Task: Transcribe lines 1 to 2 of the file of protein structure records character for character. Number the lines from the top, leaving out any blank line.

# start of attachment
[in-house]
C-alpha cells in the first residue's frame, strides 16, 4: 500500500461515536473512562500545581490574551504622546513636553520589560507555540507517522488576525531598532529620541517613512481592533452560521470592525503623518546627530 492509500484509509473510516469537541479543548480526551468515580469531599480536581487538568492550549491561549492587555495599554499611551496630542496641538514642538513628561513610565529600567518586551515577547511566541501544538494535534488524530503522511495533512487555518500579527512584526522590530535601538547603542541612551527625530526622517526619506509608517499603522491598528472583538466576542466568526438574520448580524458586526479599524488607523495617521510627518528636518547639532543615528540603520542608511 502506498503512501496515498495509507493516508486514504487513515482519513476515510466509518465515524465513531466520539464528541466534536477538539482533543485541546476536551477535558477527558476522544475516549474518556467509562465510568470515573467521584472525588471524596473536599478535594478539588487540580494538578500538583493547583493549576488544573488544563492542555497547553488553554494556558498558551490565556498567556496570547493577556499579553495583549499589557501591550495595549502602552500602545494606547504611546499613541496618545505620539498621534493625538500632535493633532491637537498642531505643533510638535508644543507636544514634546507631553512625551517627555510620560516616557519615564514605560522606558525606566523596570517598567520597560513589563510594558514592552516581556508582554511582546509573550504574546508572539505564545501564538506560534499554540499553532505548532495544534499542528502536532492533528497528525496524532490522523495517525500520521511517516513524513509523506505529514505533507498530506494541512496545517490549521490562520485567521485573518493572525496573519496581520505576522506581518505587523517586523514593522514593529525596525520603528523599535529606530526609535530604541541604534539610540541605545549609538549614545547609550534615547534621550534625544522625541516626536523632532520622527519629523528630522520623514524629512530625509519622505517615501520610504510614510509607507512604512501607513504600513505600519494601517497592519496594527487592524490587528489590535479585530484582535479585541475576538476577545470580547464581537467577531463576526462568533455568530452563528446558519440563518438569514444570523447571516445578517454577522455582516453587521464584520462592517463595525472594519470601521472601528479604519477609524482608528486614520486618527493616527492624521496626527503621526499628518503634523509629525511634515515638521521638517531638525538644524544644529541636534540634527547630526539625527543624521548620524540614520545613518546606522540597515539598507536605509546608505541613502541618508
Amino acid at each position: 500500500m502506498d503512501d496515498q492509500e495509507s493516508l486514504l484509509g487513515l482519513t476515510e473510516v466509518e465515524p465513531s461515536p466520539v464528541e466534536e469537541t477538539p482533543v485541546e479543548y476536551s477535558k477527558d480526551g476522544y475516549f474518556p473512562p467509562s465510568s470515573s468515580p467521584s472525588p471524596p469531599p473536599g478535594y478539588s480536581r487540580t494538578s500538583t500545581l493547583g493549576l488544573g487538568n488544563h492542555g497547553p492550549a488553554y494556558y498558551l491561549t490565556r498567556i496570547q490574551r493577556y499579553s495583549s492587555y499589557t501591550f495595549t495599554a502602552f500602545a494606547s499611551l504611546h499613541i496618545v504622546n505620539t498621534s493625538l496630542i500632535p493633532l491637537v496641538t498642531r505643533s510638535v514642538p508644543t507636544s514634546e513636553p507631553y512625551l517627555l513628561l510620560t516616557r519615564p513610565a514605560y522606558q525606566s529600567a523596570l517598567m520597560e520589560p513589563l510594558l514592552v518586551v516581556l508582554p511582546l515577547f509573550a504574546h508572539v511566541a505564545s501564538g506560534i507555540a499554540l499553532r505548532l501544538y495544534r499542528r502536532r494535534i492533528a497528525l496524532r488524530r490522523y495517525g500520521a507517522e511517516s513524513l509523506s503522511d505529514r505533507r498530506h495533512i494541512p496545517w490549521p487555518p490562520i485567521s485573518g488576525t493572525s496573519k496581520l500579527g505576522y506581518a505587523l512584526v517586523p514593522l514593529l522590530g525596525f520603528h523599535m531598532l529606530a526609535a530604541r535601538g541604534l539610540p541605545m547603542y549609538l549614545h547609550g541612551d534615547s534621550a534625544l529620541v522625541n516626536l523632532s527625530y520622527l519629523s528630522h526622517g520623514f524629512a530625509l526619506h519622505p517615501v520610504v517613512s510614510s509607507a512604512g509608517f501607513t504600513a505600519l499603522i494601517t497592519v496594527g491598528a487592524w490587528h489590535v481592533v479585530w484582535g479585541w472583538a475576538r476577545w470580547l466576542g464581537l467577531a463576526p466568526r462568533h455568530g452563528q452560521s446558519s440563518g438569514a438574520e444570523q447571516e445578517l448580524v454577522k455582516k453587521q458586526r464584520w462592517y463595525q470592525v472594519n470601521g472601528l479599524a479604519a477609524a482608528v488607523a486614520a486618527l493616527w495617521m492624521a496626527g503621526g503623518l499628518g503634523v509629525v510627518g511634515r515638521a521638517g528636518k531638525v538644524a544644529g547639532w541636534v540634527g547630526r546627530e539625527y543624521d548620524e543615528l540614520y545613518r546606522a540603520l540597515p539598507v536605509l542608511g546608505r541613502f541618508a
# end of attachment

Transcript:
[in-house]
C-alpha cells in the first residue's frame, strides 16, 4: 500500500461515536473512562500545581490574551504622546513636553520589560507555540507517522488576525531598532529620541517613512481592533452560521470592525503623518546627530 492509500484509509473510516469537541479543548480526551468515580469531599480536581487538568492550549491561549492587555495599554499611551496630542496641538514642538513628561513610565529600567518586551515577547511566541501544538494535534488524530503522511495533512487555518500579527512584526522590530535601538547603542541612551527625530526622517526619506509608517499603522491598528472583538466576542466568526438574520448580524458586526479599524488607523495617521510627518528636518547639532543615528540603520542608511 502506498503512501496515498495509507493516508486514504487513515482519513476515510466509518465515524465513531466520539464528541466534536477538539482533543485541546476536551477535558477527558476522544475516549474518556467509562465510568470515573467521584472525588471524596473536599478535594478539588487540580494538578500538583493547583493549576488544573488544563492542555497547553488553554494556558498558551490565556498567556496570547493577556499579553495583549499589557501591550495595549502602552500602545494606547504611546499613541496618545505620539498621534493625538500632535493633532491637537498642531505643533510638535508644543507636544514634546507631553512625551517627555510620560516616557519615564514605560522606558525606566523596570517598567520597560513589563510594558514592552516581556508582554511582546509573550504574546508572539505564545501564538506560534499554540499553532505548532495544534499542528502536532492533528497528525496524532490522523495517525500520521511517516513524513509523506505529514505533507498530506494541512496545517490549521490562520485567521485573518493572525496573519496581520505576522506581518505587523517586523514593522514593529525596525520603528523599535529606530526609535530604541541604534539610540541605545549609538549614545547609550534615547534621550534625544522625541516626536523632532520622527519629523528630522520623514524629512530625509519622505517615501520610504510614510509607507512604512501607513504600513505600519494601517497592519496594527487592524490587528489590535479585530484582535479585541475576538476577545470580547464581537467577531463576526462568533455568530452563528446558519440563518438569514444570523447571516445578517454577522455582516453587521464584520462592517463595525472594519470601521472601528479604519477609524482608528486614520486618527493616527492624521496626527503621526499628518503634523509629525511634515515638521521638517531638525538644524544644529541636534540634527547630526539625527543624521548620524540614520545613518546606522540597515539598507536605509546608505541613502541618508